Warm and Friendly: Enjoying the Wonders of the Fijian Islands

Scuba Diving | Diving with Sharks in Fiji

Located in the heart of the South Pacific, Fiji is blessed with 333 tropical islands. Fiji’s white-sand beaches and pristine ocean waters offer an ideal vacation destination for divers, honeymooners and families but perhaps Fiji’s greatest appeal comes from its people.

According to a 2014 WIN/Gallup International poll of countries, Fiji’s people are the happiest on Earth, and this is obvious from the moment one steps off the plane. I can’t help but smile when the plane door opens and a warm tropical breeze greets me, for I know that, from this point on, I will be greeted by warm, friendly smiles as well. Arriving in Fiji is the most welcomed I’ve ever felt entering a country. Everyone is genuinely happy as they extend their greetings; even the band members in the immigration area, singing Fijian welcoming songs, appear to be full of joy in their work.

“Bula” is the traditional Fijian greeting. Much like the Hawaiian “aloha,” bula has a variety of meanings, each of which depends on the situation. Pronounced boolah, it literally means “life.” When used as a greeting, it is to express wishes for good health. The full saying is “Ni sa bula vinaka,” pronounced nee-sahmbula-veenak-ah, meaning, “Wishing you happiness and good health.”

Fiji’s physical remoteness offered protection from European mariners well into the 19th century. As a result, Fijians have retained their land and the noncommercial, sharing attitude that comes from people with direct access to natural resources. Modern life in Fiji stills centers on an extended family unit and a chieftain with 87 percent of the country’s land owned by the community and administered by a land trust. Children are revered and are well-cared for by the community. These are among the reasons Fijians are so friendly and welcoming to visitors.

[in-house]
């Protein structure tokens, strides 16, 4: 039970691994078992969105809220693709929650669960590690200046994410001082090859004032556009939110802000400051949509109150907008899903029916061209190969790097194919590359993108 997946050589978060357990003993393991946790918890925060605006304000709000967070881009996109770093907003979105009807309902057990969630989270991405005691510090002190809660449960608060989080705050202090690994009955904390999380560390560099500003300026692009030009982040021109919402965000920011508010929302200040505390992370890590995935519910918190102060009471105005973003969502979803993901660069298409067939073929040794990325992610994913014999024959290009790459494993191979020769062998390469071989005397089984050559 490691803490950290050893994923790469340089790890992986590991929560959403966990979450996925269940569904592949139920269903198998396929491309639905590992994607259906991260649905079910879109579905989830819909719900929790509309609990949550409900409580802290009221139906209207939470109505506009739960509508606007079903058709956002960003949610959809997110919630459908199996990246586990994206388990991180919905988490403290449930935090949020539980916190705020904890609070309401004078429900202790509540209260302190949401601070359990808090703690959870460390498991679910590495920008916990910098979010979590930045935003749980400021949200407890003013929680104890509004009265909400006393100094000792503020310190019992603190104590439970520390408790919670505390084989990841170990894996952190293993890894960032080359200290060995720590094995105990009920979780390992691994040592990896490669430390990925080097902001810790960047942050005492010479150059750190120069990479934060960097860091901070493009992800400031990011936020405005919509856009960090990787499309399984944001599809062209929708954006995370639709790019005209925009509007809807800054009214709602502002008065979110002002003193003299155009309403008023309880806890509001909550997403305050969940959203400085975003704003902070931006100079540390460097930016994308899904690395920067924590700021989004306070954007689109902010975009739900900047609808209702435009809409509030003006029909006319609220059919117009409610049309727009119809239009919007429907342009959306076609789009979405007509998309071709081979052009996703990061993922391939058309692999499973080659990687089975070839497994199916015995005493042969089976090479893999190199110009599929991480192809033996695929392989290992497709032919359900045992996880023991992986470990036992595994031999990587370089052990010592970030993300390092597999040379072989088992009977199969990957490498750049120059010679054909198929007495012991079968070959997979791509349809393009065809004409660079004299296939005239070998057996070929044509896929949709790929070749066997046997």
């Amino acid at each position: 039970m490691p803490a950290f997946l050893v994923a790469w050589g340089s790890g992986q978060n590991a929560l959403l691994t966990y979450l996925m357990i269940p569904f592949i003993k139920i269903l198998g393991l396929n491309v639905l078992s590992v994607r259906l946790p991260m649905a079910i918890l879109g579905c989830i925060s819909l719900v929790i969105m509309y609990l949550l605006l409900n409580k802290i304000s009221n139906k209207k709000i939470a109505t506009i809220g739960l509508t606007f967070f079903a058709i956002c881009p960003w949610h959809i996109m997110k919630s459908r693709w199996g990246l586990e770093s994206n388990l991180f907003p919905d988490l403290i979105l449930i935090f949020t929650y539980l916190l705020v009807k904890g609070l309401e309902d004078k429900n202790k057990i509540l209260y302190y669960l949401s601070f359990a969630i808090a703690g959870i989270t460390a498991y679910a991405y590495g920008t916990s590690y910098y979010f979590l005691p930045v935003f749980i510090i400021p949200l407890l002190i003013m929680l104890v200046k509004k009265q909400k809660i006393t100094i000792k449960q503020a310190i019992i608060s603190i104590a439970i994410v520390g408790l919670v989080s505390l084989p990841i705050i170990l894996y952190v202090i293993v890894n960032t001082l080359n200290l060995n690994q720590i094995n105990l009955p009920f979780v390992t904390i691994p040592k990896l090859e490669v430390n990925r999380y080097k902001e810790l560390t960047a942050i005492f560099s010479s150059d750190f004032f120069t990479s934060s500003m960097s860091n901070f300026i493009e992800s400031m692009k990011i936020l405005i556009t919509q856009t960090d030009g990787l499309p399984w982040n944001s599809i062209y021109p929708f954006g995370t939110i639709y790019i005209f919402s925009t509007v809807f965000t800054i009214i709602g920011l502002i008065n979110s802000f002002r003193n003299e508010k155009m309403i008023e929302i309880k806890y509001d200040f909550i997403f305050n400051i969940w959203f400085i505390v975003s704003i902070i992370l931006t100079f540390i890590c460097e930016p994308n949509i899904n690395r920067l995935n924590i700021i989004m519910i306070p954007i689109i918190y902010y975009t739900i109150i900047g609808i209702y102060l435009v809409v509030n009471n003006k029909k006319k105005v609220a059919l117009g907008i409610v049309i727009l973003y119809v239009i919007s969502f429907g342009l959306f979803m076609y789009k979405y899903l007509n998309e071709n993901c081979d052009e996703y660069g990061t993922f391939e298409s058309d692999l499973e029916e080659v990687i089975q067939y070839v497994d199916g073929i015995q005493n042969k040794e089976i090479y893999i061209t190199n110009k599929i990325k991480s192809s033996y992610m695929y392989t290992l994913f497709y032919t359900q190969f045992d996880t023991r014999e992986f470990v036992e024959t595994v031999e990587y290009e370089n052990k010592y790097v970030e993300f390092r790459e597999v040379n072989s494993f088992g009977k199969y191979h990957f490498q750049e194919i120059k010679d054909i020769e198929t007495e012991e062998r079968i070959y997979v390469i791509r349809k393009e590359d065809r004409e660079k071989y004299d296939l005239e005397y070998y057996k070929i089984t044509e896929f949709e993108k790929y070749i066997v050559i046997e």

It Wasn’t Always Like That

Fiji coral reef

Photo by Chris Huss.

Fijian culture is a mix of influences from Polynesian, Melanesian and Micronesian peoples who came to the islands over the years.

The original inhabitants of Fiji, the Lapita people, called their home Viti. The Lapita people probably came from Vanuatu and arrived about 1220 B.C. It appears they were only there a short while before disappearing from the archaeological record. Their descendants, who became assimilated with people who arrived from Melanesia, were mostly coastal dwellers that relied on fishing and lived in relative peace. Around 500 B.C. a shift toward agriculture occurred and that, along with an expansion of the population, led to an increase in intertribal feuding as well as cannibalism.

Cannibalism was first started by Fijians during their long voyages at sea. The lack of adequate nutrition forced these sailors to consume the dead in order to survive and this practice remained a part of the Fijian diet even once back on land. There was a gradual increase of human population on the islands, which led to the competition for natural resources, property and women, and probably helped to keep the tradition of cannibalism ongoing.

The first European to sail past the Fiji islands was Abel Tasman in 1643, and his descriptions of treacherous reef systems kept mariners away for years. European whalers and traders eventually overcame their fears of the reefs and cannibalism and began to visit. Missionaries started to arrive in the 1830s to convert the population to Christianity and preach against cannibalism. Christianity was slowly accepted because there were similarities to the Fijian’s existing beliefs of tabu (sacred prohibitions) and mana (spiritual power). Many villagers continue to worship their ancestral gods through such practices as the kava ceremony, and observing tabu areas and codes of conduct.

British Rule